Apple handed partial defeat in Corellium copyright appeal, but the saga isn't over yet

in iPhone edited May 2023
An appeals court has ruled that fair use doctrine protects a security researcher's iPhone virtualization software -- but two parts of the earlier verdict have been sent back to the originating court.

Apple's case against Corellium isn't quite over
Apple's case against Corellium isn't quite over

The US Court of Appeals for the Eleventh Circuit ruled on Monday that Corellium's CORSEC simulator is covered by the fair use doctrine of copyright law, which permits the replication of copyrighted material in certain situations. The appeals court's assessment covered three aspects of the lower court's rulings.

  1. Direct infringement of iOS

  2. Direct infringement of Apple's icons and wallpapers

  3. Contributory infringement

Regarding count one, the appeals court agrees that the fair use doctrine shielded Corellium and was not direct infringement of iOS. Regarding counts two and three, the three-judge panel has remanded them to the district court to independently consider them.

Remanding refers to the process of sending a case back to a lower court for further action. That can happen when an appeals court decides that the lower court made a mistake or did not fully address an issue in the case.

The appeals court may remand a case to the lower court with instructions to take additional evidence, reconsider certain issues, or issue a new ruling consistent with the appeals court's decision.

Apple versus Corellium

The appeals court said that Corellium's virtualization software furthers scientific progress by allowing security research into critical operating systems. Also, since it is a functional operating system, iOS is not protected by copyright laws.

They further judged that Corellium took only what was necessary from Apple's software, and its product does not harm the market for iOS or iOS derivatives, so Apple's incentive to continue innovating remains strong.

In 2019, Apple sued Corellium, alleging that Corellium's products violated copyrights for iOS, iTunes, and other technologies owned by Apple. Corellium sells virtualized versions of Apple's products, such as the iPhone, to developers and security researchers.

These individuals use the tool to identify software bugs, flaws, and other security vulnerabilities. Apple agreed to settle in August 2021 but later filed an appeal.

Apple claimed that Corellium's software was a complete replication of iOS and was used as an alternative to its security research products. Corellium, on the other hand, argued that its duplication of Apple's computer code and app icons was solely for security research and was significantly "transformative" according to the fair use standard.

Along with beta testing programs, Apple offers other services to developers and researchers, including an iOS simulator that lets developers create and test apps on a virtual iPhone. It also launched the Security Research Device Program, which provides unique iPhones for researchers to find bugs and exploits.

The court's ruling upholds the significance of virtualization software for security research purposes, but further proceedings will examine the two other copyright arguments.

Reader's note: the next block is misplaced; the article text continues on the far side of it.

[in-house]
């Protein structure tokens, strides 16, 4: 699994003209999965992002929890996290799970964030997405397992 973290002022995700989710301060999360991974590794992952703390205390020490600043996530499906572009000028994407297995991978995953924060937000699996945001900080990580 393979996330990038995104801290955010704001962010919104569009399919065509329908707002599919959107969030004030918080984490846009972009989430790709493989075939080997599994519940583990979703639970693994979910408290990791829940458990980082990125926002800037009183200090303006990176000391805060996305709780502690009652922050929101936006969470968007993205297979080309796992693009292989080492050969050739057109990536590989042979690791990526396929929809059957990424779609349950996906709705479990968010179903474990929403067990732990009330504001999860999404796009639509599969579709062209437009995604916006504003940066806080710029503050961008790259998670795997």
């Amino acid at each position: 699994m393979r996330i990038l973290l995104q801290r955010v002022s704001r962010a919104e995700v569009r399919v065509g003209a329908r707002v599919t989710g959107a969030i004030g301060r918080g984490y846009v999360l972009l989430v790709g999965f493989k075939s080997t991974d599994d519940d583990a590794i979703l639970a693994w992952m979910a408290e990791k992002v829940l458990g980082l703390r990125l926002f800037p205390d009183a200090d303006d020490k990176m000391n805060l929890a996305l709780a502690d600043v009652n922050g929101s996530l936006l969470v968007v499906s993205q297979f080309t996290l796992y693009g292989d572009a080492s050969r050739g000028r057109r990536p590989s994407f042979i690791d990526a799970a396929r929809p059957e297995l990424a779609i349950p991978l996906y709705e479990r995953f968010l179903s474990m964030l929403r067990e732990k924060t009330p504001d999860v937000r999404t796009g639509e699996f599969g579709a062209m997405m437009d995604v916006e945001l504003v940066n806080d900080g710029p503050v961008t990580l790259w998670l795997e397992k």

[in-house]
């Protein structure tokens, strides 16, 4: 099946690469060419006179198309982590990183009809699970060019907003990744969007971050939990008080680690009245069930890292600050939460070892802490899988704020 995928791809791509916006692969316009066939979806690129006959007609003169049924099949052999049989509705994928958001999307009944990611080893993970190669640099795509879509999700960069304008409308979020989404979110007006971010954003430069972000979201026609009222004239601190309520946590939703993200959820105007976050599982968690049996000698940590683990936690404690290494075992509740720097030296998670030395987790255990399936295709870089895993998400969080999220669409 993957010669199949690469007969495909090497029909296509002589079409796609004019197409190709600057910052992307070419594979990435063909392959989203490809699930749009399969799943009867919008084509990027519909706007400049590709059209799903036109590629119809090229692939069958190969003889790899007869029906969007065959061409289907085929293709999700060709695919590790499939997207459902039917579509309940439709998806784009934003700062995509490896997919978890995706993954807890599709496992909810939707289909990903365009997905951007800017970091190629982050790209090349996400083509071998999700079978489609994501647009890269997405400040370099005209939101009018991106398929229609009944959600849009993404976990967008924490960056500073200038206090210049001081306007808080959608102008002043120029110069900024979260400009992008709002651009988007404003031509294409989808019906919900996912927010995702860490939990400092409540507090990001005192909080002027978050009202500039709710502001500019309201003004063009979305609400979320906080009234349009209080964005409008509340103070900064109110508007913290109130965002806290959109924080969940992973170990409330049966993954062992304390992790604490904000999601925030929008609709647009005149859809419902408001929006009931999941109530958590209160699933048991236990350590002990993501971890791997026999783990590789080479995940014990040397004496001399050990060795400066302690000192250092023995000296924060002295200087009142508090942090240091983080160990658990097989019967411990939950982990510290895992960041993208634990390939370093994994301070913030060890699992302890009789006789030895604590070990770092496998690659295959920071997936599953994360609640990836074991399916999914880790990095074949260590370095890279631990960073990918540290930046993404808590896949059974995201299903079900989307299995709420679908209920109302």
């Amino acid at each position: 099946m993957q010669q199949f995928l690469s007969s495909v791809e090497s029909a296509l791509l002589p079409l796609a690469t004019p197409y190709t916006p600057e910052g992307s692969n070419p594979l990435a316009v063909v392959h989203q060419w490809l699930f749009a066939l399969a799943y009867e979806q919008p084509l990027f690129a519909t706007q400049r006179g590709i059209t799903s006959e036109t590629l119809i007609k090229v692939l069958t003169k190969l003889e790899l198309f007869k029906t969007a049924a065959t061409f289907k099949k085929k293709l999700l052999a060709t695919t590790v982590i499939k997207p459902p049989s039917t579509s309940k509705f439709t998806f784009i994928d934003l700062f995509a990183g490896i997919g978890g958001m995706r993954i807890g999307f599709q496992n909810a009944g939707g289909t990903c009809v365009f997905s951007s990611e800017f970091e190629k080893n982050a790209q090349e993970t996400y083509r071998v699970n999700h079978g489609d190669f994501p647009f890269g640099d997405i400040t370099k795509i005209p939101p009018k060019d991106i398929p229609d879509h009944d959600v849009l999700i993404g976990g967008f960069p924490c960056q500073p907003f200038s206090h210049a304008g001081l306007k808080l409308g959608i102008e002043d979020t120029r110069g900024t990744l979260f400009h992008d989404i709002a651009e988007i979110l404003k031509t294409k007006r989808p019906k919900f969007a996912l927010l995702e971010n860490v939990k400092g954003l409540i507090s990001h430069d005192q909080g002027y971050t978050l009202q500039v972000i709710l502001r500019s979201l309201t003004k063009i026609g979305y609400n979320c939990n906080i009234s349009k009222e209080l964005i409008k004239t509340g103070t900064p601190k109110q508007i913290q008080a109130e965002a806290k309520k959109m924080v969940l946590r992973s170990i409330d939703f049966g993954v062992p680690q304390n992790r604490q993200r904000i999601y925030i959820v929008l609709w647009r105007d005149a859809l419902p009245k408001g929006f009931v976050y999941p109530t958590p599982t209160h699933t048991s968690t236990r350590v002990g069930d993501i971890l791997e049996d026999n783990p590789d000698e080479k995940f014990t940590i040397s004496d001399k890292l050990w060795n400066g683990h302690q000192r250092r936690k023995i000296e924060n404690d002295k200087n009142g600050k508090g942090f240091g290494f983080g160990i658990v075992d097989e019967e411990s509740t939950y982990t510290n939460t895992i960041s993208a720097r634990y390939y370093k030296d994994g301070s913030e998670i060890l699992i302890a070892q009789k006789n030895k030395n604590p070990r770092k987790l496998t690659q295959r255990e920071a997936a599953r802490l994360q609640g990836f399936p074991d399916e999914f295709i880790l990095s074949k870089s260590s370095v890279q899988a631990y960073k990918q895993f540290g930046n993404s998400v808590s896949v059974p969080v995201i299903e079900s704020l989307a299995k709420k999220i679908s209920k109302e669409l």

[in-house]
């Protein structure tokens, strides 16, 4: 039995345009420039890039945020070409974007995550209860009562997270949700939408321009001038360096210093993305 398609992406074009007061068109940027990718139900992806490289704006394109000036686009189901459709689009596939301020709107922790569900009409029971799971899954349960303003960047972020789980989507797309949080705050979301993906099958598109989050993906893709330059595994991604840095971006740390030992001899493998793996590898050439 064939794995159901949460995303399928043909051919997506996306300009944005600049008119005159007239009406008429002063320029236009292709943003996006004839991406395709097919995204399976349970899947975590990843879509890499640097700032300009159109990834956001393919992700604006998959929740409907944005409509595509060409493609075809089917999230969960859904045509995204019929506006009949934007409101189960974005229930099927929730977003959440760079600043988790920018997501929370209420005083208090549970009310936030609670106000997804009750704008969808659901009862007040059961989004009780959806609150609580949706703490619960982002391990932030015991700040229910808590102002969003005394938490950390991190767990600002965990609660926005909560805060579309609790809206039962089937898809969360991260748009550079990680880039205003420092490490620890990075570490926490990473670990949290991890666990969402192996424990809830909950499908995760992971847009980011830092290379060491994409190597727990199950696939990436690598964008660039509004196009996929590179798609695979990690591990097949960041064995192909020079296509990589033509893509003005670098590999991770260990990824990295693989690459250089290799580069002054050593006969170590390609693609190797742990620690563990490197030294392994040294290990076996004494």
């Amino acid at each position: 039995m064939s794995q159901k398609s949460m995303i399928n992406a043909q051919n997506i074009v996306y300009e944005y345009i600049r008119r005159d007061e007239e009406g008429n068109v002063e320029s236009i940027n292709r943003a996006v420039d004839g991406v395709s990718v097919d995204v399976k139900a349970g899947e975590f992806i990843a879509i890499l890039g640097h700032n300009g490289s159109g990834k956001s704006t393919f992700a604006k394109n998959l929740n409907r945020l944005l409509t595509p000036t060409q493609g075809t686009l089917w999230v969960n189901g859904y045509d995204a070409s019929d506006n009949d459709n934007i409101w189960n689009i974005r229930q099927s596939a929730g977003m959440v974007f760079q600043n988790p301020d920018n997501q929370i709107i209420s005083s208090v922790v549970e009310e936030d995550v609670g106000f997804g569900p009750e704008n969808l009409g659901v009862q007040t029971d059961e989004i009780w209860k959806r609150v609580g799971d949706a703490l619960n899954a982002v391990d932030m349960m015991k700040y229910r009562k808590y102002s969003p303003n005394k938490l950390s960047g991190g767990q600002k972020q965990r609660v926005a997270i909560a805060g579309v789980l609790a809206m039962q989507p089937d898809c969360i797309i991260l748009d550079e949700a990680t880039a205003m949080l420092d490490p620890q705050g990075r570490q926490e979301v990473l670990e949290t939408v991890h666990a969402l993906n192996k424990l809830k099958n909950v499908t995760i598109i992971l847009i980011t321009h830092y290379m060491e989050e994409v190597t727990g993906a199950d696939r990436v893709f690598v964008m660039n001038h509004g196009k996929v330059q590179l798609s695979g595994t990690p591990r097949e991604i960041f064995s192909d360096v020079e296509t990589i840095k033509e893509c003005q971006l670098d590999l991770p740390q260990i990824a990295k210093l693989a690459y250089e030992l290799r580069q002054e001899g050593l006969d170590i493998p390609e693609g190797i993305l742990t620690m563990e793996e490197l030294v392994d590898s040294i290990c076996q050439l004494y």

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  • Reply 1 of 4
    jbdragonjbdragon Posts: 2,311member
    Why is iOS not protected by copyright laws?  It's Apple's OS and is not allowed on any other platforms.  It's not even open like Android.  Apple sure didn't license them to use it.

  • Reply 2 of 4
    chasmchasm Posts: 3,371member
    jbdragon said:
    Why is iOS not protected by copyright laws?  It's Apple's OS and is not allowed on any other platforms.  It's not even open like Android.  Apple sure didn't license them to use it.

    Broadly speaking, computer code is not copyright-able. The reason for this is that if it were, so much of it is composed of standardized routines that it would be virtually impossible for anyone to create a functional operating system without infringing on copyright code.
  • Reply 3 of 4
    danoxdanox Posts: 3,043member
    Legalized thievery, one day all that  do you need not look further than this stupid ruling is working on if it hasn’t already happened will be sold to the Chinese, and one day, one or two of the East Asian companies (countries) will be able to cobble together a workable OS, thanks to this ruling and the continued thievery of Corellium the company, in the end this stupid ruling will make it happen, how will the will west lose tech preeminence?, you need not look further. All under the guise of security what a laugh….

    Corellium along with other Israeli companies will apply themselves to copying Apple OS, and all soc chip work that Apple has done up until this point, and all it will be put up for sale to the highest bidder, also under the guise of security (we’re just helping you out Apple).

    Gentry white-collar crime always pays, coincidently a little over a century ago the Wright brothers were shaken down by various governmental agencies around the world, any real discoveries/advancements in AI will be treated the same under the guise of we are just helping you out security, so much for innovation?
    edited May 2023
  • Reply 4 of 4
    chutzpahchutzpah Posts: 392member
    danox said:
    Legalized thievery, 
    Not really, Apple haven’t been deprived of anything.

    And if China has an interest in breaking into iOS and copying stuff then it’s a near certainty that they’ll have already done it, they don’t need Correlium. 
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